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Author Calculating LED resistor (Turing Machine Pulses)
hirada
 Hello, being new to DIY I've thought, I start with a simple project and change the LEDs from the Turing Machine Pulses expander from red to blue. According to the BOM the current (standard) red LED have a forward voltage of 2V and usual 20mA current. The blue ones in question have a forward voltage of 3,2V, so I need to lower the resistor LR4. Having so far only found this schematic: I do not know the operating Voltage of Bit 7. Is it 5V, 12V, something in between? So, given the formula R=(Ub7-Ud)/I I wanted to find out the feeding voltage, since R is given with 2.1K. And that result came out with something like 44V operating voltage for Bit 7. Which of course does not make any sense at all. I've also tried an online calculator for LEDs and it confirmed, that for something between 5-12V, LR4 should be around 150-560 Ohm. But not 2100. But it is working, the lights are blinkung. Why? Can someone please shed some light on this? Above picture is an excerpt of the schematic found on the turing machine website: http://musicthing.co.uk/modular/?page_id=323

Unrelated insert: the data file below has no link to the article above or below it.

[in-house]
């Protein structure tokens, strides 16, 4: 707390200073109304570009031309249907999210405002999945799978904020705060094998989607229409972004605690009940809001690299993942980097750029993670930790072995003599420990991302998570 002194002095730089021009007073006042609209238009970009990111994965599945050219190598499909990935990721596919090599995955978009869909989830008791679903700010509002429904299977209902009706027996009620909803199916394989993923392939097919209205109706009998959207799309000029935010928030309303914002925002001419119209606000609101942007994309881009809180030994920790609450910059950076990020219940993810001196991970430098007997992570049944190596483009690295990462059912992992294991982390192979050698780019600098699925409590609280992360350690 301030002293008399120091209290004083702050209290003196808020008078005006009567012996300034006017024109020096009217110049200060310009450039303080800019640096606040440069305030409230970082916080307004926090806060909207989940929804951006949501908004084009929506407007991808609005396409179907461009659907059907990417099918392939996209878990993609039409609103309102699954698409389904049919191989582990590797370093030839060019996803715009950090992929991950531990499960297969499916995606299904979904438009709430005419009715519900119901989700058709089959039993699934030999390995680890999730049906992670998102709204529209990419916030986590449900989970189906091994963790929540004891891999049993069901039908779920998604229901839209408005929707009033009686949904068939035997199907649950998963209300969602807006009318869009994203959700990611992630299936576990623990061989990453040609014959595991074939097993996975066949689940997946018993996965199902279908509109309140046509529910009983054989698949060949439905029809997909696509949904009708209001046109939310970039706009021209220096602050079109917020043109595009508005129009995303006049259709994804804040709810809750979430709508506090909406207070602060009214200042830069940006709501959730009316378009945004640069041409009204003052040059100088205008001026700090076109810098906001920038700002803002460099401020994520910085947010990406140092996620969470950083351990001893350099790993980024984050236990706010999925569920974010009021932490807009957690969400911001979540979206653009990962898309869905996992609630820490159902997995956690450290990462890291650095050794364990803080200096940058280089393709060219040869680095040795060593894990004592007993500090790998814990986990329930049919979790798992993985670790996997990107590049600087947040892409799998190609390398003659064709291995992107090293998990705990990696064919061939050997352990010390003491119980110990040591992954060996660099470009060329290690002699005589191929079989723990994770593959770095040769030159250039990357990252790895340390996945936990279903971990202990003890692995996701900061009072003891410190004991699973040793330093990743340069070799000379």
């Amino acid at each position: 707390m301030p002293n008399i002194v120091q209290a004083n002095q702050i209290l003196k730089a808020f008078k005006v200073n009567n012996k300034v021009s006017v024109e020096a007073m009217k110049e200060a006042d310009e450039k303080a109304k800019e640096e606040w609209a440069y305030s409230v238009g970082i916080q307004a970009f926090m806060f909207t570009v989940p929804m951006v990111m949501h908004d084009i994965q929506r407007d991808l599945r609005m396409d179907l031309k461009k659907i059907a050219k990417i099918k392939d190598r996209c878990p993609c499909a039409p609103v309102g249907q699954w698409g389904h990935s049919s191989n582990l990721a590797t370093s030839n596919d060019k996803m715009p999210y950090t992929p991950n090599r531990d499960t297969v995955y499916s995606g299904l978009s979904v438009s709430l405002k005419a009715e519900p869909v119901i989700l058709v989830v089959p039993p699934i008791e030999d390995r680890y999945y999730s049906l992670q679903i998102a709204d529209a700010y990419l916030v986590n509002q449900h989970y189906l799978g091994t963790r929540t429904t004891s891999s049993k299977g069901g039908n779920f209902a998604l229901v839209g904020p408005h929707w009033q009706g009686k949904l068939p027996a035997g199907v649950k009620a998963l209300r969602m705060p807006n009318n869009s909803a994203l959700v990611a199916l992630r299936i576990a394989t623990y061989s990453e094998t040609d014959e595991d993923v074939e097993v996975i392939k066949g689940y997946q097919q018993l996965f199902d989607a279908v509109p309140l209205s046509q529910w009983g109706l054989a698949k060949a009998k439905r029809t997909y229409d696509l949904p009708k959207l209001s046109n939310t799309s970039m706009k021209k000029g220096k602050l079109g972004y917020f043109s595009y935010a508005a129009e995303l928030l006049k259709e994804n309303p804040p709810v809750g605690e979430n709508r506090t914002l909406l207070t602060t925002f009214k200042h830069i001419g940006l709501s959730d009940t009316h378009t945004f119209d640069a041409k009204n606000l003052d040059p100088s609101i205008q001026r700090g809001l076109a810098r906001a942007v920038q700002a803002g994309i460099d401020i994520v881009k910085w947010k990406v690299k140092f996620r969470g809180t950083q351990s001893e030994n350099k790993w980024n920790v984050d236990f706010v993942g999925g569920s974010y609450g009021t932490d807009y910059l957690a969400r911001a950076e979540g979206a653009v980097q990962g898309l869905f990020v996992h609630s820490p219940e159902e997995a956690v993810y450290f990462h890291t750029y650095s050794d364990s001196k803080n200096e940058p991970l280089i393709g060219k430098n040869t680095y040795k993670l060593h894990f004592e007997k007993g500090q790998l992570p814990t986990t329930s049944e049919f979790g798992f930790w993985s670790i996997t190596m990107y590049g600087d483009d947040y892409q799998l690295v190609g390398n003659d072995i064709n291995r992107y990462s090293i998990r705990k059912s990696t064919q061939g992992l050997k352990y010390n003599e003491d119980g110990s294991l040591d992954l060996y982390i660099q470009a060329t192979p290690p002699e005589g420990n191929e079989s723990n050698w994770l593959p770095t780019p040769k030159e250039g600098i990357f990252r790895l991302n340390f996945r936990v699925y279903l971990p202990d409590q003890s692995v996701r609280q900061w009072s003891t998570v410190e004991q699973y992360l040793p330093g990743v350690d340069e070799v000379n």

nigel
 It looks like the source chip for that signal uses the 12V power, so the input voltage is probably close to that. LEDs don't need to be run at 20mA though. (Regular high-intensity ones will try hard to blind you given that much current.) 2.1k should give around 4-5mA, which is more than enough.
Synthiq
 The light output from a LED is more or less proportional to the diode current over a wide range and the 20mA is just a common reference current to make it easier to compare voltage drop and light intensity for different LEDs. The light output from the LED in the Mouser BOM is 30mcd @ 10mA, so with 12V and 2.1kohm, the light output will be around 14mcd. This is a reasonable brightness. When you replace the LED with a blue one, you need to check the spec for the new LED to make sure it outputs the same light intensity as the old one or you have to change the series resistor to compensate for any differences if you want to keep the brightness the same.
hirada
 Thanks very much! So I need to learn to read the specs right. Alternatively I'll just get a breadboard, a 2k pot and see, what brightness fits me most and then read the value. Cheers again!
Synthiq
 The lowest cost 3mm blue LED I could find on Mouser has a 520mcd output at 20mA, so you would need quite a bit more than 2kohm in series to get the brightness you want. So yes, it is a good idea to learn to read a datasheet so you calculate the series resistance directly or have the right starting point if you want to test it on a breadboard.
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